How To Adopt Inclusive Pedagogy?

Inclusivity is vital more now than ever. A learning environment should be a safe space. My intent as an educator is to create a learning environment characterized by a positive outlook. I, too, am concerned about our world and our society, and am deeply disturbed by what I see. However, I have made the personal choice to have a positive outlook during these trying times.

I know that there are students for whom it is harder to adopt a positive outlook. News that is upsetting to many can be deeply traumatizing for some. In many ways, it is a privilege to state that I’ve made a choice to have a positive outlook. But if I can create an environment devoted to learning and positive ideas which can be experienced inclusively with everyone in the class, then I think I will have achieved something meaningful for everyone.

Unfortunately, some students struggle to adopt a positive outlook for a multitude of reasons. Understanding why is proving to be an arduous challenge. I mainly attribute this to my lack of exposure to other worldviews. I grew up in a middle-class family, was never plagued by any major health or familial issues, and came to VT for college (like many others in my school district). During undergrad, I majored in one of VT’s flagship programs, primarily befriended classmates. It wasn’t until after graduation when I realized I unintentionally never sought out extremely diverse perspectives, opinions, and/or schools of thought. One of the resources on this week’s page was Harvard’s Implicit Association Test (IAT). I decided to take the “Gender-Science” IAT; my responses unsurprisingly “…suggested a moderate automatic association for Male with Science and Female with Liberal Arts.” Although my teenage and early college years were perfectly stereotypical, I lacked diversity, which is now proving to be problematic when trying to relate to students.

Thankfully, we live in an era where accessing information takes milliseconds. Being at home gives us more time to pursue our interests. I’ve taken this time to culturally and globally educate myself. It’s been fun and enlightening, and I can definitely sense the payout of being aware of new perspectives. I hope to carry this mentality with me when I leave graduate school, as workplace cultures are a totally different beast.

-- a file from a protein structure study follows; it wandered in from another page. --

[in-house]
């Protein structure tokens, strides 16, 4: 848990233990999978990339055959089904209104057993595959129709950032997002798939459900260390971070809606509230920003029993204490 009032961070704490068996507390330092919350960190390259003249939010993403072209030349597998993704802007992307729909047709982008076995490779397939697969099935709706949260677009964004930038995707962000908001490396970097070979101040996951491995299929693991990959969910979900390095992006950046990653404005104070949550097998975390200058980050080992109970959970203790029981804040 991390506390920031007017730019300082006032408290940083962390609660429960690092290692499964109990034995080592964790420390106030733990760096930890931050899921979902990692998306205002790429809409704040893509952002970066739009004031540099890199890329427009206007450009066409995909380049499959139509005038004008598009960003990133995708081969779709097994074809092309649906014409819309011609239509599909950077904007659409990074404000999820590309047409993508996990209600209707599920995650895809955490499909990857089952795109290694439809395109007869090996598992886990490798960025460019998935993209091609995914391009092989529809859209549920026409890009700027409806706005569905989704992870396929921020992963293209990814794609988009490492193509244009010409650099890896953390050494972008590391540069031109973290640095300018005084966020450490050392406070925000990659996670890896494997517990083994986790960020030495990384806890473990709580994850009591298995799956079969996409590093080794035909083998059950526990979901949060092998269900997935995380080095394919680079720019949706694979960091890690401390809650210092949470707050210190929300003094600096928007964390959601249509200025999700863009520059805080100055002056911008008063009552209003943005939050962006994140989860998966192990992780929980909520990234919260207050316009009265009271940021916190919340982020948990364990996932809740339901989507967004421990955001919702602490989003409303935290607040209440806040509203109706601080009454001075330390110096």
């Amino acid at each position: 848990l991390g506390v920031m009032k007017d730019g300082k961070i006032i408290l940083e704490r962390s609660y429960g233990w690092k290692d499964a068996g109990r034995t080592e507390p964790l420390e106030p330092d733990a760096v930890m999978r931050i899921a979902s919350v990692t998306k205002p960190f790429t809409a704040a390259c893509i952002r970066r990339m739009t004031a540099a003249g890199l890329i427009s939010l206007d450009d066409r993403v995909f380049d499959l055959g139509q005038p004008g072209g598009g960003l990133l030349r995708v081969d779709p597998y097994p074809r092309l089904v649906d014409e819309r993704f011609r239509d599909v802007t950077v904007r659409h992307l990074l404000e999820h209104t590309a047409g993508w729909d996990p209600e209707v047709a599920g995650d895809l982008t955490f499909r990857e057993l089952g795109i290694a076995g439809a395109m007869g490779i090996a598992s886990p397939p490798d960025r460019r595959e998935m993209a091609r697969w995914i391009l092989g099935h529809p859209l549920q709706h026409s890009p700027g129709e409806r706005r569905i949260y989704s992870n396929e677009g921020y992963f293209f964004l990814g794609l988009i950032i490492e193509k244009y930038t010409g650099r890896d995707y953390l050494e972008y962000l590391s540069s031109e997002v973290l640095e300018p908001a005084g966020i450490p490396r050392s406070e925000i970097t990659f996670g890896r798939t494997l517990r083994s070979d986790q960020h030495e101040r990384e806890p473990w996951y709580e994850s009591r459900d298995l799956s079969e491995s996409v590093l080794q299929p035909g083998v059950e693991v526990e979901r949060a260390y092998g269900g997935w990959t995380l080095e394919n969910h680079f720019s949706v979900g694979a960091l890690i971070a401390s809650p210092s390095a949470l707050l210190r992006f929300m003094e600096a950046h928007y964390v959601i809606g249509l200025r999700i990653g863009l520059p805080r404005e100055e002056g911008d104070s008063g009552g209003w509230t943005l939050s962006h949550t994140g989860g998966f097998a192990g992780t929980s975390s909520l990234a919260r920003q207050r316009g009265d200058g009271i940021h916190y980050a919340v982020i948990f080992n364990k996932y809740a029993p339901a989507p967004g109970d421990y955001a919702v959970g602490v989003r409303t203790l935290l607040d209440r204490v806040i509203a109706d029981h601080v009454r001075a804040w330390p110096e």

3 thoughts on “How To Adopt Inclusive Pedagogy?”

  1. Hi,

    I like your article, and I appreciate that you acknowledge a privilege that you are able to choose to have a positive outlook. I myself have that privilege too, as I share similar experiences with you growing up.

    You mentioned about students struggling to adopt a positive outlook in the classroom, and the challenges of understanding why due to the lack of worldviews. I really like the way you phrase this and knowing that we may not be able to relate or empathize sometimes with our students with different backgrounds, and acknowledging it as something to work on. On the positive outlook front, I think trying to understand students’ backgrounds and acknowledge their experiences are important to facilitate learning classrooms that are situated within the system that minoritized certain groups of people. Although helping students to adopt positive outlook is important, I also think it is vital to challenge those who may have certain privileges in the classroom to think about how systemic issues may have caused certain students to experience the classrooms differently. This is where the idea of “brave space” is useful.

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  2. I really appreciated that you acknowledged privilege when you wrote, “it is a privilege to state that I’ve made a choice to have a positive outlook.” I was recently listening to a podcast, and the host made the point that privilege really is just an ability to choose. He was talking about healthcare, and how those who are most disenfranchised are often most frustrated by the lack of options available to them.

    Like you, I choose to be an optimist. Despite the fact that we are facing a racial reckoning, a hyper-polarized political system, and a deadly virus, I choose to believe that the future will be better. That it must be better. But I also struggle, because I recognize that for so many that are less fortunate, the stress and despair of the present doesn’t allow for considerations of the future. You wrote that “I’ve taken this time to culturally and globally educate myself. It’s been fun and enlightening, and I can definitely sense the payout of being aware of new perspectives.” I think that is great, and I feel the same regarding my growth as I’ve reflected on this year 2020. But I also think it is very important to recognize that our experience of positivity is only possible because of our privilege.

    Great post, thanks for sharing.

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  3. Hey Jaisohn, I apologize–I left a comment just now and something weird went down with my WordPress so I don’t see it here. I just wanted to say that I respect your discussion of your privilege–that is a difficult thing for folks to start talking about if the idea is relatively new to them, so thanks for that.

    Also, if you are going back to industry when you finish at VT, something to think about is how to incorporate ideas about inclusivity (inclusive pedagogy, even) into your workplace. It’s important to remember that you can have diversity without being inclusive. Inclusivity means that everyone has a seat at the table, a voice that is valued, and equitable opportunities. Looking forward, you will be equipped with tools that some of your colleagues may not, so being mindful in those workplace situations about what it means to be inclusive might mean teachable moments among colleagues.

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